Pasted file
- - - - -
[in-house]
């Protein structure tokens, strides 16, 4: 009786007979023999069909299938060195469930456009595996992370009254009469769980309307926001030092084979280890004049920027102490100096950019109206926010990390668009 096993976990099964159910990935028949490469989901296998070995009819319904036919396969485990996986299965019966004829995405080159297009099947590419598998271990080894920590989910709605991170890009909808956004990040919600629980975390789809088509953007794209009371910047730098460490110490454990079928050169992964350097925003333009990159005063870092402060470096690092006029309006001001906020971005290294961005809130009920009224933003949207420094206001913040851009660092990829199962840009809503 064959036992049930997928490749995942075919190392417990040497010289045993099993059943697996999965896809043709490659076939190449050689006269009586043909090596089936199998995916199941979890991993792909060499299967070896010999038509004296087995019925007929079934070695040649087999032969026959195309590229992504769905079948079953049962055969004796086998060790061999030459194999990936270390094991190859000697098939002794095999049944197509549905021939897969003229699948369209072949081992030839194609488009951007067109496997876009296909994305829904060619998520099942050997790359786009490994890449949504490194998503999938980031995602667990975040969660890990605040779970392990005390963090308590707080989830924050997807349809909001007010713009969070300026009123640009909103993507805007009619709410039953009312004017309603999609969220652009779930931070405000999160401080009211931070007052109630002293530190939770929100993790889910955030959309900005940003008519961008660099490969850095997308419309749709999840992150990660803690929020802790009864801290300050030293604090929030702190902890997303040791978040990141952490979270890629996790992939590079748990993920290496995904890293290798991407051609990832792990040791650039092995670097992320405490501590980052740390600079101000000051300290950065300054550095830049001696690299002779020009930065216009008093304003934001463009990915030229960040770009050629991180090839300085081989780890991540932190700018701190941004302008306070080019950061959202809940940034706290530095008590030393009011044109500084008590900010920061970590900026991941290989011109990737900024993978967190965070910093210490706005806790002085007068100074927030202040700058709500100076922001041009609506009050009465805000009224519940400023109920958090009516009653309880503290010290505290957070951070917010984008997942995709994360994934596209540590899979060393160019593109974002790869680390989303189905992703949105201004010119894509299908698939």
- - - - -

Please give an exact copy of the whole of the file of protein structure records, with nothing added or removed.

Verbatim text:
[in-house]
């Protein structure tokens, strides 16, 4: 009786007979023999069909299938060195469930456009595996992370009254009469769980309307926001030092084979280890004049920027102490100096950019109206926010990390668009 096993976990099964159910990935028949490469989901296998070995009819319904036919396969485990996986299965019966004829995405080159297009099947590419598998271990080894920590989910709605991170890009909808956004990040919600629980975390789809088509953007794209009371910047730098460490110490454990079928050169992964350097925003333009990159005063870092402060470096690092006029309006001001906020971005290294961005809130009920009224933003949207420094206001913040851009660092990829199962840009809503 064959036992049930997928490749995942075919190392417990040497010289045993099993059943697996999965896809043709490659076939190449050689006269009586043909090596089936199998995916199941979890991993792909060499299967070896010999038509004296087995019925007929079934070695040649087999032969026959195309590229992504769905079948079953049962055969004796086998060790061999030459194999990936270390094991190859000697098939002794095999049944197509549905021939897969003229699948369209072949081992030839194609488009951007067109496997876009296909994305829904060619998520099942050997790359786009490994890449949504490194998503999938980031995602667990975040969660890990605040779970392990005390963090308590707080989830924050997807349809909001007010713009969070300026009123640009909103993507805007009619709410039953009312004017309603999609969220652009779930931070405000999160401080009211931070007052109630002293530190939770929100993790889910955030959309900005940003008519961008660099490969850095997308419309749709999840992150990660803690929020802790009864801290300050030293604090929030702190902890997303040791978040990141952490979270890629996790992939590079748990993920290496995904890293290798991407051609990832792990040791650039092995670097992320405490501590980052740390600079101000000051300290950065300054550095830049001696690299002779020009930065216009008093304003934001463009990915030229960040770009050629991180090839300085081989780890991540932190700018701190941004302008306070080019950061959202809940940034706290530095008590030393009011044109500084008590900010920061970590900026991941290989011109990737900024993978967190965070910093210490706005806790002085007068100074927030202040700058709500100076922001041009609506009050009465805000009224519940400023109920958090009516009653309880503290010290505290957070951070917010984008997942995709994360994934596209540590899979060393160019593109974002790869680390989303189905992703949105201004010119894509299908698939």